Documentary |  It happened in 305 Bellechasse

Documentary | It happened in 305 Bellechasse

It is a film about one direction. A place. A soul too. A unique creative space that no longer exists. And in the work of all the ex-tenants of it.

Posted yesterday at 9:00 am

silvia galipeau

silvia galipeau

305 Bellechase, the first documentary feature film by Maxime-Claude L’Écuyer, is above all a pretext to talk about contemporary art and the little-known (little-known?) work of its artists. But current affairs oblige, and because the building has been sold, the artists have been evicted and the premises have been refurbished – a renovation still in progress at the time of writing these lines – it is also related, albeit somewhat reluctantly, to gentrification and the precariousness of creation. We’ll get back to it.

« J’ai voulu faire une sorte d’instantané d’un moment où ce lieu était encore plein de vie », résume le réalisateur, rencontré à deux coins de rues de là cette semaine. « Parce que c’est beau : c’est un espace en mouvance, un espace de recherche, d’exploration […]. A place where everything happens! »

where everything happened…

In theaters this Friday, winner (ex æquo) of the Pierre-et-Yolande-Perrault award, the film gives the microphone to a dozen artists (Marc Séguin, Sylvain Bouthillette, Jean-Benoît Pouliot, Christine Major, etc.), who agreed a few years ago to open the doors of this mythical address (former Catelli pasta factory, bought in 1948 by the Schiff family to make sewing workshops, converted into artists’ studios 20 years ago), located between Mile End and Little Italy, to reveal the back of your paintings. Her intimacy, somewhere, in all vulnerability.

Think: work pace, schedules, motivation. The bread and butter of creation, what. Not forgetting your favorite background music (from total silence to post-hardcore), or the art of finding the famous inspiration.


Image taken from 305 Bellechase

Explanation: Maxime-Claude L’Écuyer, armed with a camera on his shoulder and through long sequence shots, takes us behind the scenes of this lair of yesteryear, through the various (and diversified) workshops, without ever showing the creators, who only listen to each other, in voiceover. Because it is above all his works that are in the spotlight. And the walls, steeped in history (more than 400 workers worked here, as evidenced by the hundreds of needles found in the cracks in the ground!), which gave birth to them.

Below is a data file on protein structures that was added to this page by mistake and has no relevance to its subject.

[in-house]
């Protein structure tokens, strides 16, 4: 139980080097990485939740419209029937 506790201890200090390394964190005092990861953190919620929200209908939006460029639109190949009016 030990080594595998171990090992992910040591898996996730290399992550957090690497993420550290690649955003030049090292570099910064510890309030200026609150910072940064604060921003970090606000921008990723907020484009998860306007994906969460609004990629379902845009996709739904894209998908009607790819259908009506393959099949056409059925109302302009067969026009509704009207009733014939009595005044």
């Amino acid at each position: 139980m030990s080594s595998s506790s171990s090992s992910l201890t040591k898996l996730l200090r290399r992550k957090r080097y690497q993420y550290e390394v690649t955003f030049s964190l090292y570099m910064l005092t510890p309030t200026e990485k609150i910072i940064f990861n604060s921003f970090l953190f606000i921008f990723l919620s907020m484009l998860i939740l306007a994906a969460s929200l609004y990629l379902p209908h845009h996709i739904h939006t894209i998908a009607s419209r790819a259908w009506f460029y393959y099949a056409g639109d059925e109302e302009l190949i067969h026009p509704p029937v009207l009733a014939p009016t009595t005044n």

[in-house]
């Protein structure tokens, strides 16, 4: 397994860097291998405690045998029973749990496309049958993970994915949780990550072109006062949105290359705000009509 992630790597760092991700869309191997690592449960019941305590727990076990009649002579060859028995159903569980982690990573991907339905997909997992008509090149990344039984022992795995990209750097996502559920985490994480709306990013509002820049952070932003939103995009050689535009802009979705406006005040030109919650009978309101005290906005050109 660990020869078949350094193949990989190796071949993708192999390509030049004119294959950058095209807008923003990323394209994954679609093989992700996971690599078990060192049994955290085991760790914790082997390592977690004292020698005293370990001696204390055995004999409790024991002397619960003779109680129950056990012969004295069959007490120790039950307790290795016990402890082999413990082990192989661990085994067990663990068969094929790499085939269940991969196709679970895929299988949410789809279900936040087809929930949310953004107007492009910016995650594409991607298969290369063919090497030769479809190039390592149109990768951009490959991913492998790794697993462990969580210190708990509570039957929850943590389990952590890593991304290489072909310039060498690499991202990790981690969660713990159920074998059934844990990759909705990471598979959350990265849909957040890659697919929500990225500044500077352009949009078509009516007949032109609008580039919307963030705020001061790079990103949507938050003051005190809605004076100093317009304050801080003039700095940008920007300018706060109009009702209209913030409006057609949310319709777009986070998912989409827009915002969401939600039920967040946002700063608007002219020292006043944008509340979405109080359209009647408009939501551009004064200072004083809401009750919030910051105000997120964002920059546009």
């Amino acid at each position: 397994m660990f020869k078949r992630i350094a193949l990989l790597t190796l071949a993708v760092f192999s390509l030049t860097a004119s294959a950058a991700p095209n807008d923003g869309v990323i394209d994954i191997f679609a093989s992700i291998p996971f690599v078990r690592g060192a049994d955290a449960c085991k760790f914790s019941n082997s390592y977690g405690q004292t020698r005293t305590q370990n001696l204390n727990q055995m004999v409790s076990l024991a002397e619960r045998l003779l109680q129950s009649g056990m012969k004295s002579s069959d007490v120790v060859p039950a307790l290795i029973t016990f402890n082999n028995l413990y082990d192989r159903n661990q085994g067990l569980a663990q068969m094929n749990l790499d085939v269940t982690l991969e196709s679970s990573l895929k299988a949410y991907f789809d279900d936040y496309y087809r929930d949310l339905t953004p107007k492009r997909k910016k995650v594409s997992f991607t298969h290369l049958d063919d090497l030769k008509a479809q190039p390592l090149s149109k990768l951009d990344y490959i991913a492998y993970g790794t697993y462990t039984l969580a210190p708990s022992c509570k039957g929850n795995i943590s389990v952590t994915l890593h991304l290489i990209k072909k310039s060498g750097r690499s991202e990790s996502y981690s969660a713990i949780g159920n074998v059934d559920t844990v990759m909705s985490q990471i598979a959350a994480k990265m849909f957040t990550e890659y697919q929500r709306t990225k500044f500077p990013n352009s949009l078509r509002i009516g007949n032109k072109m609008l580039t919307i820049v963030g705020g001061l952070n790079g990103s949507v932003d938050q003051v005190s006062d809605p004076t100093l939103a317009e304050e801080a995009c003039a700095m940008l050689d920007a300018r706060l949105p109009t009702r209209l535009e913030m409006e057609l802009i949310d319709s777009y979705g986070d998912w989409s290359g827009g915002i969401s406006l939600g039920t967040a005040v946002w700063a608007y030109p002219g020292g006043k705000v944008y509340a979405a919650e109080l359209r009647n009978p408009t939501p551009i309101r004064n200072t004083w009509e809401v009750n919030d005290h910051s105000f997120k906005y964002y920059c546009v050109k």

between the walls

To return to inspiration, it does not fall from the sky, we understand these two hours of quasi-contemplative immersive visit. Rather, it is the result of long hours, even weeks of work. Nicolas Grenier, not to mention, literally spends days mixing a color. If you have always wondered about the famous “artist ritual”, you will know everything. Demystification included.

It is creation at work. Creation does not occur by divine intervention!

Maxime-Claude L’Ecuyer, director

Because he lives in the neighborhood, is good friends with several artists, Maxime-Claude L’Écuyer has entered these famous walls. In particular, he interviewed Marc Séguin, the man behind the conversion of the flats. You have to hear him sell the project to the owner at the time (late 1990s). If the tenants are going to pay for their workshops? “It’s the only thing, the first thing they pay in their life”, a phrase that says a lot about the bond of attachment that artists have with their place of creation (“the only stability in my life”, “a bit of my house”, ” this is where I vote!”).


Image taken from 305 Bellechase

Many have been there from the beginning. Lulled by his words, the viewer almost forgets the anticipated outcome. Program. Because we know: 305 Bellechasse was sold in 2018 to developers, whose practices in terms of evictions and aggressive renovations regularly make headlines.

Suddenly, and almost without transition (Maxime-Claude L’Écuyer had almost finished his film when the sale closed!), images of empty rooms arrive on the screen. Get off the canvas, no more pots of paint or the slightest brush: the contrast is violent. “It went with the concept of the film: it magnified these spaces that he saw as so alive, suddenly dead…”

It is true that, since then, most of the artists have moved on. Marc Séguin inaugurated his Ateliers 3333 on Boulevard Crémazie. Sylvain Bouthillette and several former members of 305 Bellechasse met at Ateliers Casgrain. “It remains that it is real estate, and we will not hide it, artists do not have the highest salaries, concludes our director. It is the fragility of these spaces that my images convey. For his part, he only has one wish: “I want people to go see contemporary art. And that they are interested in artists…”

In cinemas in Montreal (Cinémathèque québécoise and Cinéma du Musée), Sherbrooke (La Maison du Cinéma) and Quebec City (Cinéma Cartier)

#Documentary #happened #Bellechasse

Leave a Comment

Your email address will not be published. Required fields are marked *